MTV Video Music Awards 2022: the most daring red carpet looks

EFE videos

Latin America went back 20 years in human rights due to covid, says an expert

Tegucigalpa, Sep 5 (EFE) .- Latin America went back 20 years in human rights during the covid-19 crisis, which also increased violence against women and human rights defenders, the former United Nations counselor said on Monday on women’s rights issues, the Costa Rican Alda Facio. “In all of Latin America there are setbacks and according to the Economic Commission for Latin America and the Caribbean (ECLAC), there are 20 years that were lost during the pandemic and it will cost a lot to recover, especially in the economic issue,” Facio stressed in an interview. with Efe in Tegucigalpa. She added that “rights were lost in every way, because many countries took advantage of the pandemic to make more authoritarian, less democratic policies.” As an example, he said that in Honduras “the Police have been militarized” and, although the country has a new Government, “the empowerment of the Police and the military is not removed so easily with a change of Government, it is dangerous for democracy and human rights”. CONCRETE MEASURES TO ACHIEVE EQUALITY Facio pointed out that in the confinement at the beginning of the pandemic, women were “exposed to violence and work overload,” which affected her health. She lamented that during confinement “sexual violence, incest against girls and a lot of trafficking in women” increased, since “the powers that be and the mafias took advantage of to increase their purchase, theft or kidnapping of girls.” For the feminist, it is necessary that “States take concrete measures and truly implement them to achieve equality” to end gender violence. “What produces violence against women is the inequality of power between men and women and the machismo that exists throughout the world,” she emphasized. She highlighted the importance of “taking measures to change the culture, because songs and soap operas undervalue women and that produces violence.” RISKS FOR DEFENDERS The former UN counselor pointed out the situation of risks faced by women human rights defenders in Central America and Mexico. “Because they are defending the rights (of other people) they are attacked, insulted, not only killed. It is not easy to be a defender, it is dangerous and risky,” Facio said. Women, “in addition to suffering violence at home and on the street, they also suffer from their own fellow defenders, it’s complicated,” she stressed. She said she did not know if the risk situation faced by defenders has worsened, since “there is no concrete data since the pandemic.” Honduras is one of the most dangerous Latin American countries for human rights defenders, said Facio, who is hopeful that “the situation will change” in the Central American country. IMPROVING ACCESS TO JUSTICE He also pointed out that the lack of resources is one of the limitations faced by the instances to protect defenders and reduce the risk in which they find themselves. “Women supposedly have to be at home, be submissive, not try to win rights for themselves or for other people, that looks bad and angers not only men, but women who don’t do it, that contributes to devaluing the work that defenders do,” she said. Facio also highlighted the little access to justice that women victims of violence and human rights defenders have, mainly in Honduras, a country that will present its report to the Committee for the Elimination of Discrimination against Women in November. Honduras has to “improve access to justice, because that access is highly questioned, and it is known that the situation of lack of access to justice for all citizens is worse against women, and even worse against defenders,” he said. the expert. “So they don’t bother, many times human rights defenders are criminalized and prosecuted, and they don’t even have the right to file a complaint,” said the Costa Rican feminist. Anny Castro (c) Agencia EFE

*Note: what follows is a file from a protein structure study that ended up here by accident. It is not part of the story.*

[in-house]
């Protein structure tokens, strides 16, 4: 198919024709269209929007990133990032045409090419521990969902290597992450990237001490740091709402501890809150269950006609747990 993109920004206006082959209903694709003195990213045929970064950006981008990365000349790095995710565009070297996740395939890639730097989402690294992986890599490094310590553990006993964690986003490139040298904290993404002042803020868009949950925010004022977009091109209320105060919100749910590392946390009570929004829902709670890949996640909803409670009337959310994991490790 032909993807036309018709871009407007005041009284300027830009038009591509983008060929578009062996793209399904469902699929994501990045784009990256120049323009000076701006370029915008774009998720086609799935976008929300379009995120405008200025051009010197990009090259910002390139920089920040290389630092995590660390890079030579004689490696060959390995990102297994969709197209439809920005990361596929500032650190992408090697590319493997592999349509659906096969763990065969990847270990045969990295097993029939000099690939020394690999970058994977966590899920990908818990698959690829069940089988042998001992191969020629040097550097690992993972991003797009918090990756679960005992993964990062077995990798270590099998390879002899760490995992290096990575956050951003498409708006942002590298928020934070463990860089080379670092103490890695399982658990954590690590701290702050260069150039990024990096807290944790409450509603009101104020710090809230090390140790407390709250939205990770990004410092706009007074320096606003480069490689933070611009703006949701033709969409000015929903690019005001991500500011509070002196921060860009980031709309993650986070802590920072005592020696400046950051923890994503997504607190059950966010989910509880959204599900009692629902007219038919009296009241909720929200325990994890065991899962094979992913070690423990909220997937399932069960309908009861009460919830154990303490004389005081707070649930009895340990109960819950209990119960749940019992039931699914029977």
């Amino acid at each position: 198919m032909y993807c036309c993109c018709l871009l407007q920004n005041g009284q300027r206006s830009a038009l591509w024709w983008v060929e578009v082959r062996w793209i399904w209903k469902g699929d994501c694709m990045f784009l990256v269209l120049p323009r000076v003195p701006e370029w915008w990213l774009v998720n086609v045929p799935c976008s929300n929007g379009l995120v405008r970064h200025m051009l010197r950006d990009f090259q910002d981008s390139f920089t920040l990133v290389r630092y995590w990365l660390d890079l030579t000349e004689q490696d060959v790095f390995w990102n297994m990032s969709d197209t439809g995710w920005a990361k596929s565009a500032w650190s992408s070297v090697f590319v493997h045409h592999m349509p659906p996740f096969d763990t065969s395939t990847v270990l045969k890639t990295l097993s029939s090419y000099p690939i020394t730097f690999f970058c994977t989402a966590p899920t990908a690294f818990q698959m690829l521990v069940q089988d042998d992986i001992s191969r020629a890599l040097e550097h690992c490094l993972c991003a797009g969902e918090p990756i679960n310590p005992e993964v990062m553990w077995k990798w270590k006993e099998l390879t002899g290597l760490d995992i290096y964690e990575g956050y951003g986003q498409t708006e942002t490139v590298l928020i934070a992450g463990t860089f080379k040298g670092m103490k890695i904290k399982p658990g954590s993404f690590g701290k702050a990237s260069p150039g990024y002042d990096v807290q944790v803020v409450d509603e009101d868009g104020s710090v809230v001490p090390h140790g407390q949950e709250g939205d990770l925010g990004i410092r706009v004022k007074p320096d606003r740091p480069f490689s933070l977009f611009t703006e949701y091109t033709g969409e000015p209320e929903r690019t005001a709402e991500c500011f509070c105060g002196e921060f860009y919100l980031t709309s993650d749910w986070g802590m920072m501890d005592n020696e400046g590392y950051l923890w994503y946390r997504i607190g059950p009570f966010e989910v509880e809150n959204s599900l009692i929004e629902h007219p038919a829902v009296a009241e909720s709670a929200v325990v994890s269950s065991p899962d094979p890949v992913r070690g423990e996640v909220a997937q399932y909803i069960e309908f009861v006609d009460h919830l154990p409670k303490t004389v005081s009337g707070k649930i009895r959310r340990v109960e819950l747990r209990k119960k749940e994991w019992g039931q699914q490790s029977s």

We wish to say thanks to the author of this write-up for this outstanding material

MTV Video Music Awards 2022: the most daring red carpet looks